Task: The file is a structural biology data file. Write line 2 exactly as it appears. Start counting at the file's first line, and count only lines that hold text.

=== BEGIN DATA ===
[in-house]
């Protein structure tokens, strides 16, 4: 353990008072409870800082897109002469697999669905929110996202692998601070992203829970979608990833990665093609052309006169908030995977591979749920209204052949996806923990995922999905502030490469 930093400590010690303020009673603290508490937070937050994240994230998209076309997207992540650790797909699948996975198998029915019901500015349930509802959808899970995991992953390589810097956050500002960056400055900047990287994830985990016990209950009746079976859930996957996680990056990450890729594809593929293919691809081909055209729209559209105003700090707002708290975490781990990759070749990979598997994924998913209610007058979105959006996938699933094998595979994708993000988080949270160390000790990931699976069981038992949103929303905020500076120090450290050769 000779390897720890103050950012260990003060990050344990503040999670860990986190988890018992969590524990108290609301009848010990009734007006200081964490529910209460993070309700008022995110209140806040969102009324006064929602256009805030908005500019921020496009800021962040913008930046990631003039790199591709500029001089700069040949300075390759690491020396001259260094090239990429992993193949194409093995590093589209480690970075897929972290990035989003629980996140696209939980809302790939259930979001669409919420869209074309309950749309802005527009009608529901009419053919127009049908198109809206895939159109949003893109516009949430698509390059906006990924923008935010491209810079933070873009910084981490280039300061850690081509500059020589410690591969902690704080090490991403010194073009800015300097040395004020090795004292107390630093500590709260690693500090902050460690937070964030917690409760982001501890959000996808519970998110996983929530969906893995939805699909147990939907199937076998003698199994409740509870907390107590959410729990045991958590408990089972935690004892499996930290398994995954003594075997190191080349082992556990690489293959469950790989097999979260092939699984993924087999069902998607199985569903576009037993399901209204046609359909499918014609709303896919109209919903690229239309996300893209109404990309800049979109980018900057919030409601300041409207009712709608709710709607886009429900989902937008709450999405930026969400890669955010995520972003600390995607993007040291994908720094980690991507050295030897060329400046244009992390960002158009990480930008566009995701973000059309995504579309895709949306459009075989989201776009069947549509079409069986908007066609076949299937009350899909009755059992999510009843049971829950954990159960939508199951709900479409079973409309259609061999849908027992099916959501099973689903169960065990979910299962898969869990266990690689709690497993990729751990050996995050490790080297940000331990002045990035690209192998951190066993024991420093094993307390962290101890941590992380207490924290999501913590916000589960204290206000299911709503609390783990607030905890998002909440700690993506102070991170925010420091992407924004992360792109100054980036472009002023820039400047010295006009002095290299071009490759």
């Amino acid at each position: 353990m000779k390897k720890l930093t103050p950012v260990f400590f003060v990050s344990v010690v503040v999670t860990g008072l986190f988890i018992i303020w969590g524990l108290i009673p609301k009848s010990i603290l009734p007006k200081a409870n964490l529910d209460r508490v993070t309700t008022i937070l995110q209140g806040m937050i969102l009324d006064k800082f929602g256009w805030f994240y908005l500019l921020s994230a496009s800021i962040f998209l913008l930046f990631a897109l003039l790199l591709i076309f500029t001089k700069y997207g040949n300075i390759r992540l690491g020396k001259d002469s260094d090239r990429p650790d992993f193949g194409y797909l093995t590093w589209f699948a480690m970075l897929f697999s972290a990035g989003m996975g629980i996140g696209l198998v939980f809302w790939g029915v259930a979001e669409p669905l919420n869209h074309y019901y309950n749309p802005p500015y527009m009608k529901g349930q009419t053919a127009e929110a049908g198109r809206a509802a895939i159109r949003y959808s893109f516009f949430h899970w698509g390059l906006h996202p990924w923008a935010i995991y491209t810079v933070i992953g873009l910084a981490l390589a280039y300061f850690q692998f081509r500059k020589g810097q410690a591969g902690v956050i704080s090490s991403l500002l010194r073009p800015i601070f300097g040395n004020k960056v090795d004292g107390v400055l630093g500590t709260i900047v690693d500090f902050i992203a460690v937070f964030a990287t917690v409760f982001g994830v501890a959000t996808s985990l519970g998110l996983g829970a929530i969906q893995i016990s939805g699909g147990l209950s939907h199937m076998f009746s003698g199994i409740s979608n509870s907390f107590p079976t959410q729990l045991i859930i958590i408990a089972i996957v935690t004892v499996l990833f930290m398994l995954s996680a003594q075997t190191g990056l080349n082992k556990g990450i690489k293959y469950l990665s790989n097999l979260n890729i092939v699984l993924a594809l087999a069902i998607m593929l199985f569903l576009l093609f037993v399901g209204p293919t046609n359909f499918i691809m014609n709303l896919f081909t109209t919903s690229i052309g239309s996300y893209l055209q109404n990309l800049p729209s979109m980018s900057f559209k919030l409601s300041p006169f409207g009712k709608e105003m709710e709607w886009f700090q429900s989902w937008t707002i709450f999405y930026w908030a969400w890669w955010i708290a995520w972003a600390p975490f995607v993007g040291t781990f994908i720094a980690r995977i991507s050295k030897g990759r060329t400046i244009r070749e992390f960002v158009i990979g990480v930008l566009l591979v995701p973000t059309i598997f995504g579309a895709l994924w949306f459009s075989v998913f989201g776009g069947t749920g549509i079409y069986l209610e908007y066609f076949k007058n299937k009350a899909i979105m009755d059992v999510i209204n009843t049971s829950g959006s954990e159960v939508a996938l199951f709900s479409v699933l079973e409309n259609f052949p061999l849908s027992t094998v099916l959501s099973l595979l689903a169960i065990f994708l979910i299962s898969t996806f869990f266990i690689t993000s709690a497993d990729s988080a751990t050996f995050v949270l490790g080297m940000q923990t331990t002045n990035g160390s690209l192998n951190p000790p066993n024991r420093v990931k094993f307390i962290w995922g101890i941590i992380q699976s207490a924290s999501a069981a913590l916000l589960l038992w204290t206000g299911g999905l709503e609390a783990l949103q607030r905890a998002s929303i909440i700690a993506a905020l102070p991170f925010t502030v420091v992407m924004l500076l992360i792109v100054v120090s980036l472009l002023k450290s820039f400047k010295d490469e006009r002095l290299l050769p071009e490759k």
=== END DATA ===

């Protein structure tokens, strides 16, 4: 353990008072409870800082897109002469697999669905929110996202692998601070992203829970979608990833990665093609052309006169908030995977591979749920209204052949996806923990995922999905502030490469 930093400590010690303020009673603290508490937070937050994240994230998209076309997207992540650790797909699948996975198998029915019901500015349930509802959808899970995991992953390589810097956050500002960056400055900047990287994830985990016990209950009746079976859930996957996680990056990450890729594809593929293919691809081909055209729209559209105003700090707002708290975490781990990759070749990979598997994924998913209610007058979105959006996938699933094998595979994708993000988080949270160390000790990931699976069981038992949103929303905020500076120090450290050769 000779390897720890103050950012260990003060990050344990503040999670860990986190988890018992969590524990108290609301009848010990009734007006200081964490529910209460993070309700008022995110209140806040969102009324006064929602256009805030908005500019921020496009800021962040913008930046990631003039790199591709500029001089700069040949300075390759690491020396001259260094090239990429992993193949194409093995590093589209480690970075897929972290990035989003629980996140696209939980809302790939259930979001669409919420869209074309309950749309802005527009009608529901009419053919127009049908198109809206895939159109949003893109516009949430698509390059906006990924923008935010491209810079933070873009910084981490280039300061850690081509500059020589410690591969902690704080090490991403010194073009800015300097040395004020090795004292107390630093500590709260690693500090902050460690937070964030917690409760982001501890959000996808519970998110996983929530969906893995939805699909147990939907199937076998003698199994409740509870907390107590959410729990045991958590408990089972935690004892499996930290398994995954003594075997190191080349082992556990690489293959469950790989097999979260092939699984993924087999069902998607199985569903576009037993399901209204046609359909499918014609709303896919109209919903690229239309996300893209109404990309800049979109980018900057919030409601300041409207009712709608709710709607886009429900989902937008709450999405930026969400890669955010995520972003600390995607993007040291994908720094980690991507050295030897060329400046244009992390960002158009990480930008566009995701973000059309995504579309895709949306459009075989989201776009069947549509079409069986908007066609076949299937009350899909009755059992999510009843049971829950954990159960939508199951709900479409079973409309259609061999849908027992099916959501099973689903169960065990979910299962898969869990266990690689709690497993990729751990050996995050490790080297940000331990002045990035690209192998951190066993024991420093094993307390962290101890941590992380207490924290999501913590916000589960204290206000299911709503609390783990607030905890998002909440700690993506102070991170925010420091992407924004992360792109100054980036472009002023820039400047010295006009002095290299071009490759």